Identifying genes and Pathways that impact Tau Toxicity in FTD

Project: Research projectSpecialized Center--Cooperative Agreements

Description

PROJECT SUMMARY/ABSTRACT In this highly-integrated and multi-disciplinary Center without Walls entitled ?Identifying genes and pathways that modulate tau toxicity in FTD?, we seek to discover novel genetic modifiers of tauopathy to provide unique insight into disease mechanisms, as well as support the development and validation of an innovative approach to measure tau burden in patients using plasma samples. Taking advantage of the genome sequencing data available from PSP patients, Project 1 will identify genetic variants that influence disease risk, and in collaboration with the Human Biology Validation Core determine how key variants are associated with tau burden. As a complementary but alternative approach to identify genetic modifiers, Project 2 will utilize the Collaborative Cross and Diversity Outbred mouse strains developed at Jax Labs to uncover genetic variants that determine sensitivity or resistance to AAV-induced tauopathy. Project 3 will investigate the hypothesis that assessment of plasma tau levels following the administration of anti-tau antibodies provides a sensitive and specific biomarker for tau aggregation in the brain, employing samples from both murine models of tauopathy as well as patients enrolled in ARTFL and LEFFTDS. Project 4 will construct a disease signature for FTD-tau and mine public databases and systems analyses to predict pharmacologic and/or genetic interventions to reverse the signature, as well as elucidate how genetic modifiers identified in Projects 1 and 2 impact tau metabolism and secretion. The four research projects will be supported by the Administrative Core (Core A), the Viral Production and Cloning Core (Core B), the Human Biology Validation Core (Core C), and the Data Coordination Core (Core D). We envision that at the conclusion of the funding period, we will have: (i) identified key genes that determine either sensitivity or resistance to tau-mediated neurodegeneration; (ii) developed a sensitive and specific blood-based biomarker for tau deposition in the brain; (iii) discovered novel therapeutic targets predicted to reverse the transcriptional signature that defines tau mutation carriers; and (iv) determined how tau mutations and genetic modifiers of tauopathy impact tau metabolism, protein homeostasis and cell viability. Therefore, our Center is uniquely poised to enable the identification of patient populations at risk, while simultaneously enhancing diagnostic capabilities and expanding therapeutic possibilities.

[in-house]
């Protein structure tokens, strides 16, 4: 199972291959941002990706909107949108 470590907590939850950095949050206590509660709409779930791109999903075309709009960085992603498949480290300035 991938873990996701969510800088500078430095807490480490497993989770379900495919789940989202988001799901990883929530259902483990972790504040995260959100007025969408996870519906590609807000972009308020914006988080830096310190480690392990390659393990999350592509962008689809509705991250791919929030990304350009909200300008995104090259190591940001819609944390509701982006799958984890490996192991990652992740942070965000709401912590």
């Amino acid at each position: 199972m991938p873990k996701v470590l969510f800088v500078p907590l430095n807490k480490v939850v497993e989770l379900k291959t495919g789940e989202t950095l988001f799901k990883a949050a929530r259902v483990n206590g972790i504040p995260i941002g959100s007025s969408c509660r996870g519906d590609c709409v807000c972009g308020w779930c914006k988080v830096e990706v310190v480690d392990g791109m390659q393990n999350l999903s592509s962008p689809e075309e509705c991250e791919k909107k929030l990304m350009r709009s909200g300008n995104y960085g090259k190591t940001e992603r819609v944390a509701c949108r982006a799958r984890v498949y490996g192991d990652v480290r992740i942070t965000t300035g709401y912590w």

StatusActive
Effective start/end date9/30/166/30/21

Funding

  • National Institutes of Health
  • National Institutes of Health
  • National Institutes of Health: $1,244,334.00
  • National Institutes of Health

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Tauopathies
Genes
Progressive Supranuclear Palsy
Research
Parkinsonian Disorders
Dementia
Biomarkers
Frontotemporal Lobar Degeneration
Education
tau Proteins
Mutation
Population
Research Personnel
Genetic Engineering
Organized Financing
Self-Help Groups
Social Responsibility
Brain
Advisory Committees
Systems Analysis